Taste and See

August 3, 2021

Taste and see that the Lord is good. How happy is the person who takes refuge in him!

Psalm 34:8

Written by Marlin Keel from the Woodbine Campus

“God is Great, God is Good, let us thank Him for our food.” This mealtime blessing has been, and hopefully continues to be, an introduction to prayer for many children. The prayer is simple and straightforward, ascribing attributes to God that a child can begin to understand.

To a child, “good” might imply that God always treats others nicely. God makes sure children have food, shelter and love. God makes the sun shine. God keeps the monsters out from under our bed. God is never bad. “Great” may mean that God is bigger and stronger, that He protects us and that He does everything right.

In Psalm 34, David exhorts us to “taste and see that the Lord is good: for those who fear Him lack nothing.” God does not change as we mature and change. God continues to be good. In the beginning, God saw His creation and it was good. All God does is eternal, perfect, complete and pure in every way.

As we mature physically, mentally, emotionally and spiritually, our concept of God’s goodness should mature accordingly. Paul writes in 1 Corinthians 13:11, “When I was a child, I talked like a child, I thought like a child, I reasoned like a child. When I became a man, I put childish ways behind me.” Our daily relationship with Jesus will lead us into a greater understanding of God’s goodness, holiness and righteousness.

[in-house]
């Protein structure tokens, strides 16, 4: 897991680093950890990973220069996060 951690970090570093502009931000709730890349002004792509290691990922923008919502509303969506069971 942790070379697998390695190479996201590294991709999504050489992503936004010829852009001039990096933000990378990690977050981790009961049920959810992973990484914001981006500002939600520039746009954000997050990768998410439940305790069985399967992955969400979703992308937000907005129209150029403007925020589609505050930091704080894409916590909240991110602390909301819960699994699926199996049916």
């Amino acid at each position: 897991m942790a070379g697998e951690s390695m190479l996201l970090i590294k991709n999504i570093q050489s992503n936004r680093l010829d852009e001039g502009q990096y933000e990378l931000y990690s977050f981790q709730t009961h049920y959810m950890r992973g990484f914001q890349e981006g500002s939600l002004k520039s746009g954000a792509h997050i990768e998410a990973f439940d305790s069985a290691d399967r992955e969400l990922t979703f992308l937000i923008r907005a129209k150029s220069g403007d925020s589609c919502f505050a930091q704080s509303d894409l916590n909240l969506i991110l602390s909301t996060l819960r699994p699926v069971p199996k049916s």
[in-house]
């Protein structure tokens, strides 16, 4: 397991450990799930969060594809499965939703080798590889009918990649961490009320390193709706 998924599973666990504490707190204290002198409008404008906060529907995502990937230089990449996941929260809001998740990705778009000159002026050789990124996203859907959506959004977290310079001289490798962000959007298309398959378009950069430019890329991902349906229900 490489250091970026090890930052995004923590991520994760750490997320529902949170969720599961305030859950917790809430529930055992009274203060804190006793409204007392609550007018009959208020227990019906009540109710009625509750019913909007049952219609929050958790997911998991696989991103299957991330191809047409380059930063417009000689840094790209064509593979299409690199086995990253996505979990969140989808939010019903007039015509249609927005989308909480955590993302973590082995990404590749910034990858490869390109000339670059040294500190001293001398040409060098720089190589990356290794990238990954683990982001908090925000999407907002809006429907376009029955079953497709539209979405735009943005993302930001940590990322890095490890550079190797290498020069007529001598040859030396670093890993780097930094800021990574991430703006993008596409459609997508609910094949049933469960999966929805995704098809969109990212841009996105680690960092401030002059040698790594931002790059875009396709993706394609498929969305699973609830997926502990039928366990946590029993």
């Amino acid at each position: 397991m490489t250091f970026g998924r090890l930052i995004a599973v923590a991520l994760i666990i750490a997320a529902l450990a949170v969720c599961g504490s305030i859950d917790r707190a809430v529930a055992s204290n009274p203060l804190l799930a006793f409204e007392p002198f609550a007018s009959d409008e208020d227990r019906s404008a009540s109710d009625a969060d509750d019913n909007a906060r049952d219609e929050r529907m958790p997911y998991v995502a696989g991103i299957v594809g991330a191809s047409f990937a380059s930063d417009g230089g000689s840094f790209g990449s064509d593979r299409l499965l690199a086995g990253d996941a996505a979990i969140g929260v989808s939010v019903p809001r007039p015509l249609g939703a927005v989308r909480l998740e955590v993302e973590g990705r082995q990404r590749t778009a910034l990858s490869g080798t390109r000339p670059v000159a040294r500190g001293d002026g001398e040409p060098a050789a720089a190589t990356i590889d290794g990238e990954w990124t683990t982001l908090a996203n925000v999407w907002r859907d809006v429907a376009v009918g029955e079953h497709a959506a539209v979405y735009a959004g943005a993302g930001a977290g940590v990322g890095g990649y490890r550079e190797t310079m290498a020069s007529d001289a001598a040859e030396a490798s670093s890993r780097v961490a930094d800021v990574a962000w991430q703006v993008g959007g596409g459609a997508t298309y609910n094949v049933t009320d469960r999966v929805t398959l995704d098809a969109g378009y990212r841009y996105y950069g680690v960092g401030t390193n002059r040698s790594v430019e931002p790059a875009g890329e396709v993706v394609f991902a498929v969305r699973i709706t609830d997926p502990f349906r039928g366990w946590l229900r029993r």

So, how do we taste the Lord?

There are multiple references to taste in the Bible. These references are both literal, as in tasting food, and figurative, as in tasting death (Matthew 16: 28). It is evident that David is using the sense of taste in the figurative way to indicate that we must experience the Lord and know Him on a daily basis.

Creating us in His image, God blessed us with five senses that enable us to experience the blessings of His creation. Our ability to see, taste, hear, feel and smell the essence of God’s creation heightens our awareness of the goodness of God and all He does.

We must stand firm in our relationship with Jesus and guard against any perversion of our senses. Satan desires to deceive us into becoming slaves to our perverted sensual perceptions. Such perversion can lead to overindulgence, substance abuse, sexual addiction and many other forms of self-indulgence, called “acts of the flesh” by Paul in Galatians 5:19.

God is Good. God is always the loving Father. God desires that all who are bound by sin and slavery be brought to freedom by faith in His Son, Jesus Christ. God desires that we be rescued from our sin, self-indulgence and slavery, that we be adopted as His children, and that we become heirs to the Kingdom.

Questions to Ask Yourself

  1. Read Galatians 5:16-24. Be aware of the acts of the flesh. Understand the conflict that occurs within each of us. Dwell on the fruit of the Spirit.
  2. Look up a biblical definition of good. Does it differ from your present understanding of good?
  3. Read Ephesians 6:10-18. Pray for wisdom to understand the devil’s schemes and for the Holy Spirit’s protection in the battles you face.

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